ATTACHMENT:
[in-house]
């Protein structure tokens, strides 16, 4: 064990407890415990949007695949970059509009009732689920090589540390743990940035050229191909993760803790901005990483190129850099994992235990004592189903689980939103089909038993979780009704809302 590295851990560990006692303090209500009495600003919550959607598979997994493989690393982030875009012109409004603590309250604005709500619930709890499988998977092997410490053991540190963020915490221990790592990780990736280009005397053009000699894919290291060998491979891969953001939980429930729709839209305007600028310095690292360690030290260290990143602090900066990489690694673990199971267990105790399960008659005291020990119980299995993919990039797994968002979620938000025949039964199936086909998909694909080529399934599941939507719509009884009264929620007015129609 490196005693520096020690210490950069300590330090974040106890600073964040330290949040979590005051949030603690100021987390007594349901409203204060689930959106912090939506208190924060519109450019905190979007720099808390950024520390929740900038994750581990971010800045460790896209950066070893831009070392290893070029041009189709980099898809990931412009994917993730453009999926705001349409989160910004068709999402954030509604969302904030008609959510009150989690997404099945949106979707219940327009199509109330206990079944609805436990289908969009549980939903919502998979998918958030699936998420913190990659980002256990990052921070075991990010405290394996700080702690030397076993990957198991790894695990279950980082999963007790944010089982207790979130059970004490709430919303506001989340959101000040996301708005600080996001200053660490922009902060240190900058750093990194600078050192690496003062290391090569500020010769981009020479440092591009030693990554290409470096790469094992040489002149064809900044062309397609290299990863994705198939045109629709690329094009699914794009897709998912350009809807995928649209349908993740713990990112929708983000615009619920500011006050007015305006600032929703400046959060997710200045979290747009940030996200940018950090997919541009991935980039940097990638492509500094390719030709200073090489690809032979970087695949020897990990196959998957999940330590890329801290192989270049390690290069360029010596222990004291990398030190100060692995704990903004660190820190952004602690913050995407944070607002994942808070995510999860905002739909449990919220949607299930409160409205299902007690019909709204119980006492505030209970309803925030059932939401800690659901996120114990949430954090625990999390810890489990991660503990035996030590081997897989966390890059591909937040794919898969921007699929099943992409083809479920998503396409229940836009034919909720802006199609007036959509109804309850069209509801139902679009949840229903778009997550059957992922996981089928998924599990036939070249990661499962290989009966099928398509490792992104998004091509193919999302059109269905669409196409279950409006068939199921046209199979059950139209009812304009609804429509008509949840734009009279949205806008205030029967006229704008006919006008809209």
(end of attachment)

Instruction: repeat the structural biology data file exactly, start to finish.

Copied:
[in-house]
């Protein structure tokens, strides 16, 4: 064990407890415990949007695949970059509009009732689920090589540390743990940035050229191909993760803790901005990483190129850099994992235990004592189903689980939103089909038993979780009704809302 590295851990560990006692303090209500009495600003919550959607598979997994493989690393982030875009012109409004603590309250604005709500619930709890499988998977092997410490053991540190963020915490221990790592990780990736280009005397053009000699894919290291060998491979891969953001939980429930729709839209305007600028310095690292360690030290260290990143602090900066990489690694673990199971267990105790399960008659005291020990119980299995993919990039797994968002979620938000025949039964199936086909998909694909080529399934599941939507719509009884009264929620007015129609 490196005693520096020690210490950069300590330090974040106890600073964040330290949040979590005051949030603690100021987390007594349901409203204060689930959106912090939506208190924060519109450019905190979007720099808390950024520390929740900038994750581990971010800045460790896209950066070893831009070392290893070029041009189709980099898809990931412009994917993730453009999926705001349409989160910004068709999402954030509604969302904030008609959510009150989690997404099945949106979707219940327009199509109330206990079944609805436990289908969009549980939903919502998979998918958030699936998420913190990659980002256990990052921070075991990010405290394996700080702690030397076993990957198991790894695990279950980082999963007790944010089982207790979130059970004490709430919303506001989340959101000040996301708005600080996001200053660490922009902060240190900058750093990194600078050192690496003062290391090569500020010769981009020479440092591009030693990554290409470096790469094992040489002149064809900044062309397609290299990863994705198939045109629709690329094009699914794009897709998912350009809807995928649209349908993740713990990112929708983000615009619920500011006050007015305006600032929703400046959060997710200045979290747009940030996200940018950090997919541009991935980039940097990638492509500094390719030709200073090489690809032979970087695949020897990990196959998957999940330590890329801290192989270049390690290069360029010596222990004291990398030190100060692995704990903004660190820190952004602690913050995407944070607002994942808070995510999860905002739909449990919220949607299930409160409205299902007690019909709204119980006492505030209970309803925030059932939401800690659901996120114990949430954090625990999390810890489990991660503990035996030590081997897989966390890059591909937040794919898969921007699929099943992409083809479920998503396409229940836009034919909720802006199609007036959509109804309850069209509801139902679009949840229903778009997550059957992922996981089928998924599990036939070249990661499962290989009966099928398509490792992104998004091509193919999302059109269905669409196409279950409006068939199921046209199979059950139209009812304009609804429509008509949840734009009279949205806008205030029967006229704008006919006008809209």